The Liverpool Sheltering Home continued with its emigration work until it was absorbed by Barnardo’s Homes in 1925. Library and Archives Canada

 

comments

Shanon wrote…
Linda, thanks for taking the time and doing the research for this post. My GGrandfather was a BHC from North Yorkshire who came to live/work on the farm of James & Sarah McElroy in Lanark County.
He and his siblings came to Canada in 1889 (possibly April) I have no information about his life before arriving here and very little about his time as an indentured farm laborer. I have no information on his siblings at all.
It was only after he became an adult that records exist. He became an electrician/laborer on the Rideau Canal at Andrewsville Locks ON, he served in WW1 with the 156th Batt, he returned to his job after the war at which time I lost track of him once again. I believe he is buried in Merrickville but have been unable to verify that information. Keep up the good work and please do more posts on this subject.
Joyce Murray My father was a home child he landed in Halifax 1930 from the orphanage he was youngest of seven children. His both parents died he lived with his grandmother on her death bed if they send you to Canada go you would have a better life. Forty years ago when we were burying my brother in Merrickville my father pointed out a farm that we passed by he said they were nice people to work for that they allowed you to sleep in the house and you could eat at the table and he got his first new pair of boots then. He had worked at another farm near by and was lucky that someone showed up in Feb. to check on him he was living in the barn with no heat and his toes of his boots were cut out because they were too small, and they transfer him to the new farm. My father went on to help build the Alaska highway and then became electrician and work for NRC until his retirement.

 

Come and visit the Lanark County Genealogical Society Facebook page– what’s there? Cool old photos–and lots of things interesting to read. Also check out The Tales of Carleton Place.

Information where you can buy all Linda Seccaspina’s books-You can also read Linda in The Townships Sun andScreamin’ Mamas (USA)

 

relatedreading

The Wright Brothers– British Home Children

Canadians Just Wanted to Use me as a Scullery-Maid

Laundry Babies – Black Market Baby BMH 5-7-66

 

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About lindaseccaspina

Linda Knight Seccaspina was born in Cowansville, Quebec about the same time as the wheel was invented and the first time she realized she could tell a tale was when she got caught passing her smutty stories around in Grade 7 at CHS by Mrs. Blinn. When Derek "Wheels" Wheeler from Degrassi Jr. High died in 2010, Linda wrote her own obituary. Some people said she should think about a career in writing obituaries. Before she laid her fingers to a keyboard, Linda owned the eclectic store Flash Cadilac and Savannah Devilles in Ottawa from 1976-1996. After writing for years about things that she cared about or pissed her off she finally found her calling. Is it sex drugs and rock n' roll you might ask? No, it is history. Seeing that her very first boyfriend in Grade 5 (who she won a Twist contest with in the 60s) is the head of the Brome Misissiquoi Historical Society and also specializes in local history back in Quebec, she finds that quite funny. She writes every single day and is also a columnist for Hometown News and Screamin's Mamas. She is a volunteer for the Carleton Place and Beckwith Heritage Museum, an admin for the Lanark County Genealogical Society Facebook page, and a local guest speaker. She has been now labelled an historian by the locals which in her mind is wrong. You see she will never be like the iconic local Lanark County historian Howard Morton Brown, nor like famed local writer Mary Cook. She proudly calls herself The National Enquirer Historical writer of Lanark County, and that she can live with. Linda has been called the most stubborn woman in Lanark County, and has requested her ashes to be distributed in any Casino parking lot as close to any Wheel of Fortune machine as you can get. But since she wrote her obituary, most people assume she's already dead. Linda has published six books, "Menopausal Woman From the Corn," "Cowansville High Misremembered," "Naked Yoga, Twinkies and Celebrities," "Cancer Calls Collect," "The Tilted Kilt-Vintage Whispers of Carleton Place," and "Flashbacks of Little Miss Flash Cadilac." All are available at Amazon in paperback and Kindle. Linda's books are for sale on Amazon or at Wisteria · 62 Bridge Street · Carleton Place, Ottawa, Canada, and at the Carleton Place and Beckwith Heritage Museum · 267 Edmund Street · Carleton Place, Ottawa, Canada--Appleton Museum-Mississippi Textile Mill and Mill Street Books and Heritage House Museum and The Artists Loft in Smith Falls.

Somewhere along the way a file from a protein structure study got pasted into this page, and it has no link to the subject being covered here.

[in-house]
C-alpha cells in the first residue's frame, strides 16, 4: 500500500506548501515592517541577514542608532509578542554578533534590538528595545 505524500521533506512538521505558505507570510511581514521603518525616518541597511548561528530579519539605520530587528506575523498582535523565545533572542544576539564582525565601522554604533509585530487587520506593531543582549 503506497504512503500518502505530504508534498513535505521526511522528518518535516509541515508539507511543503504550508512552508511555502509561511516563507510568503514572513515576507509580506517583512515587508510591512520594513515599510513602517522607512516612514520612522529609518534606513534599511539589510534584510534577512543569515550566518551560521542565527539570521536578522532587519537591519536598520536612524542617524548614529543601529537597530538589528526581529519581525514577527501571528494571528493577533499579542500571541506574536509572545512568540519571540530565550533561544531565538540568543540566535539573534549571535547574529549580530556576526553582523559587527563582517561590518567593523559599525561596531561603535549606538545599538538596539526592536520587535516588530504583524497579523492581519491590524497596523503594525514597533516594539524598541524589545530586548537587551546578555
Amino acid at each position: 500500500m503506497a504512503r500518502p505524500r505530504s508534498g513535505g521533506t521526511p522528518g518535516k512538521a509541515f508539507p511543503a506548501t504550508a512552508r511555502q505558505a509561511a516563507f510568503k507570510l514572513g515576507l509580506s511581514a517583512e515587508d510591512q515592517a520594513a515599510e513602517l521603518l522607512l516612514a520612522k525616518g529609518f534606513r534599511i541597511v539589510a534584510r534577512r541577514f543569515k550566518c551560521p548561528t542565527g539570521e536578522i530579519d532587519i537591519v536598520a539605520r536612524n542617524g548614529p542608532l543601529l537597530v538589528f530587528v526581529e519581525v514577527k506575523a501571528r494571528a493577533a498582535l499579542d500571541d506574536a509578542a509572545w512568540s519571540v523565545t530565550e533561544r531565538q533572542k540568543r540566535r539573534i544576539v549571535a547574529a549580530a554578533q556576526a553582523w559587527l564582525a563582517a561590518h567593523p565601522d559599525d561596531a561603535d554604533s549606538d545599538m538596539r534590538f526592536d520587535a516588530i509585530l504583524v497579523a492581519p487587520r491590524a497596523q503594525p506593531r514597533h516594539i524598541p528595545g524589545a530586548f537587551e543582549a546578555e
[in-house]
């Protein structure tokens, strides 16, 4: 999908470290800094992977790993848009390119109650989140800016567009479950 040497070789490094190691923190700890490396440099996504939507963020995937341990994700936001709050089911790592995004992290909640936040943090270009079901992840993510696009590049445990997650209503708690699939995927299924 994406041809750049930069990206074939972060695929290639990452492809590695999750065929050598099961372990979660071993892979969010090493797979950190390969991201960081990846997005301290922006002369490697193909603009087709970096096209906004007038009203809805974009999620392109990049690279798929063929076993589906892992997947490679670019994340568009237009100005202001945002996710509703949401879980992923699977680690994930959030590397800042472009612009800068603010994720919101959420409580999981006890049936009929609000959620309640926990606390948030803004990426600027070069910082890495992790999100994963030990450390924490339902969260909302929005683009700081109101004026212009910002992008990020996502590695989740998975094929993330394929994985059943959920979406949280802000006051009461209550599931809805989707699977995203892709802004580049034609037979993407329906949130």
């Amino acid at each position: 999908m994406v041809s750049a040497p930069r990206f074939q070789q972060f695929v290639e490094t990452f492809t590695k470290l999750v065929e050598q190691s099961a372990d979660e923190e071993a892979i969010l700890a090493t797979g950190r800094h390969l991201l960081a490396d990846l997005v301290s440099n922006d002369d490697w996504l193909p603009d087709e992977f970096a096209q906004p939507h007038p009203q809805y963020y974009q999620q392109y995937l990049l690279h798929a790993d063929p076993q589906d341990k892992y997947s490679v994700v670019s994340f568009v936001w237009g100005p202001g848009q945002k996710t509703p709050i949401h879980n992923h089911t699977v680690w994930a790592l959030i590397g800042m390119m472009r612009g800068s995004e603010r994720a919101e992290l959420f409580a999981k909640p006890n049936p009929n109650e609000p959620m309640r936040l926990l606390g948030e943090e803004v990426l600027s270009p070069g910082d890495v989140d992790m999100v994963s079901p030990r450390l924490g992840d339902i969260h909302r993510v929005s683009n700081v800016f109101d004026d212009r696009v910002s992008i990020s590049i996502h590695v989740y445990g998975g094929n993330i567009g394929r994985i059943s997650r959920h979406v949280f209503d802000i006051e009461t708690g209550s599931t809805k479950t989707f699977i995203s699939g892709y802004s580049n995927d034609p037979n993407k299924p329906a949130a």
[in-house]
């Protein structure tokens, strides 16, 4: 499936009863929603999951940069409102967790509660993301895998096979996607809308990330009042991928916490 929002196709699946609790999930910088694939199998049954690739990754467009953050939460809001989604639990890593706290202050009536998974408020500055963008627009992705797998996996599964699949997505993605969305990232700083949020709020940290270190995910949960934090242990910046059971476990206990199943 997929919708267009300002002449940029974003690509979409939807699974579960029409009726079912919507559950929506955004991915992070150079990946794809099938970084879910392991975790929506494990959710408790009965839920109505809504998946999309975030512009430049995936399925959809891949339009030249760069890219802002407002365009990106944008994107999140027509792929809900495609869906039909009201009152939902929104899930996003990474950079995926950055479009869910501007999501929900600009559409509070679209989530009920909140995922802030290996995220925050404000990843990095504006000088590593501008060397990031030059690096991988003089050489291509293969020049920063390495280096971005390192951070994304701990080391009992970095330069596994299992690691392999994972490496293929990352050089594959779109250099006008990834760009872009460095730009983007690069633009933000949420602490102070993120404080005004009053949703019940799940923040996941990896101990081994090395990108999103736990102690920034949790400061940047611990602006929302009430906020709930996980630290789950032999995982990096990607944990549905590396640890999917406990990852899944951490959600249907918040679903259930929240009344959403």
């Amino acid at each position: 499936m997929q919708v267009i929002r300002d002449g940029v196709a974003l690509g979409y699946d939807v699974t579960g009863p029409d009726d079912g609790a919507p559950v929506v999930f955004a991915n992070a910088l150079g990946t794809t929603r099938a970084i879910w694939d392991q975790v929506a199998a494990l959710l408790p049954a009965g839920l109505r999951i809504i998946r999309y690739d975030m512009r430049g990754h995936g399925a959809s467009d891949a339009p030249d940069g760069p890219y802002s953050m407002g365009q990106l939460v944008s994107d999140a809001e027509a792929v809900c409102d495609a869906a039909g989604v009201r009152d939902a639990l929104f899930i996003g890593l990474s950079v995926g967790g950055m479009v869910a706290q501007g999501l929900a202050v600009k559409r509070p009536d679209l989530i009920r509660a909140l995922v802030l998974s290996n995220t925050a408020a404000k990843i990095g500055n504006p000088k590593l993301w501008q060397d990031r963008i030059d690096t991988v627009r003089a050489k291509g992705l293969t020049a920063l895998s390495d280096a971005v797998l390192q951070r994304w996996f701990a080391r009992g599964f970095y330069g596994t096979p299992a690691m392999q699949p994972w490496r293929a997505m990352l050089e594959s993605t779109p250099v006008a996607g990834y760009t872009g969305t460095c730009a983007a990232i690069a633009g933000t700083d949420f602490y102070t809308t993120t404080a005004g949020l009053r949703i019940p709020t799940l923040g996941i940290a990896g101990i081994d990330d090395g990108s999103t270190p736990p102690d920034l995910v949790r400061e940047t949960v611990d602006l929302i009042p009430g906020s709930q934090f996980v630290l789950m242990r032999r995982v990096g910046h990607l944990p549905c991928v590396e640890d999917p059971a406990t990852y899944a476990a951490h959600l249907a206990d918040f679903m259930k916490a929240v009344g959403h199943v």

2 responses »

  1. Linda, thanks for taking the time and doing the research for this post. My GGrandfather was a BHC from North Yorkshire who came to live/work on the farm of James & Sarah McElroy in Lanark County. He and his siblings came to Canada in 1889 (possibly April) I have no information about his life before arriving here and very little about his time as an indentured farm laborer. I have no information on his siblings at all. It was only after he became an adult that records exist. He became an electrician/laborer on the Rideau Canal at Andrewsville Locks ON, he served in WW1 with the 156th Batt, he returned to his job after the war at which time I lost track of him once again. I believe he is buried in Merrickville but have been unable to verify that information. Keep up the good work and please do most posts on this subject.